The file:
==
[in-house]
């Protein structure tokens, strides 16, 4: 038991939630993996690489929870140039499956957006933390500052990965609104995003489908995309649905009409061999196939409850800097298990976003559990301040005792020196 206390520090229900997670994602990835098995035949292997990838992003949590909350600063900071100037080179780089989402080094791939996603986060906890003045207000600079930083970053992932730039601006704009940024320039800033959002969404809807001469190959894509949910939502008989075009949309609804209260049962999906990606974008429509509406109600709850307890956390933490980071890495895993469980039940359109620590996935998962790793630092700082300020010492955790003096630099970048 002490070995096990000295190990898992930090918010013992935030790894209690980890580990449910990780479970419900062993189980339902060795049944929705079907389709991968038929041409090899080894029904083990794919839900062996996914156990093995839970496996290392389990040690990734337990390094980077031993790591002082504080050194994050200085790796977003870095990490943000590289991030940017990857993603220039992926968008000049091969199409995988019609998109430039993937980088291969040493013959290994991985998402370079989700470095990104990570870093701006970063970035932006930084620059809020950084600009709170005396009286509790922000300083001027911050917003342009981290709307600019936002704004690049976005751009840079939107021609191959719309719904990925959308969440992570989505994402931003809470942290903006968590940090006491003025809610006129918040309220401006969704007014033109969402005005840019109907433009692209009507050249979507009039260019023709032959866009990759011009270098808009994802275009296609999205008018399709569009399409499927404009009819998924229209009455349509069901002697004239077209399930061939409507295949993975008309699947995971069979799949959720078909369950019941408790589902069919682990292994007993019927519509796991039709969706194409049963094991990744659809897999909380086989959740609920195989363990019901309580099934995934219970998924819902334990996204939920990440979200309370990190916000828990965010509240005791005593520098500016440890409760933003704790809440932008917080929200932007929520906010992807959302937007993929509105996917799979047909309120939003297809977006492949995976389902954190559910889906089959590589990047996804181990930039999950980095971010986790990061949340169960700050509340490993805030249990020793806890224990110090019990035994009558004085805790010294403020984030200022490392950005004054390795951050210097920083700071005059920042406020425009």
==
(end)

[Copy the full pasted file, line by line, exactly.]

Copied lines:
[in-house]
């Protein structure tokens, strides 16, 4: 038991939630993996690489929870140039499956957006933390500052990965609104995003489908995309649905009409061999196939409850800097298990976003559990301040005792020196 206390520090229900997670994602990835098995035949292997990838992003949590909350600063900071100037080179780089989402080094791939996603986060906890003045207000600079930083970053992932730039601006704009940024320039800033959002969404809807001469190959894509949910939502008989075009949309609804209260049962999906990606974008429509509406109600709850307890956390933490980071890495895993469980039940359109620590996935998962790793630092700082300020010492955790003096630099970048 002490070995096990000295190990898992930090918010013992935030790894209690980890580990449910990780479970419900062993189980339902060795049944929705079907389709991968038929041409090899080894029904083990794919839900062996996914156990093995839970496996290392389990040690990734337990390094980077031993790591002082504080050194994050200085790796977003870095990490943000590289991030940017990857993603220039992926968008000049091969199409995988019609998109430039993937980088291969040493013959290994991985998402370079989700470095990104990570870093701006970063970035932006930084620059809020950084600009709170005396009286509790922000300083001027911050917003342009981290709307600019936002704004690049976005751009840079939107021609191959719309719904990925959308969440992570989505994402931003809470942290903006968590940090006491003025809610006129918040309220401006969704007014033109969402005005840019109907433009692209009507050249979507009039260019023709032959866009990759011009270098808009994802275009296609999205008018399709569009399409499927404009009819998924229209009455349509069901002697004239077209399930061939409507295949993975008309699947995971069979799949959720078909369950019941408790589902069919682990292994007993019927519509796991039709969706194409049963094991990744659809897999909380086989959740609920195989363990019901309580099934995934219970998924819902334990996204939920990440979200309370990190916000828990965010509240005791005593520098500016440890409760933003704790809440932008917080929200932007929520906010992807959302937007993929509105996917799979047909309120939003297809977006492949995976389902954190559910889906089959590589990047996804181990930039999950980095971010986790990061949340169960700050509340490993805030249990020793806890224990110090019990035994009558004085805790010294403020984030200022490392950005004054390795951050210097920083700071005059920042406020425009």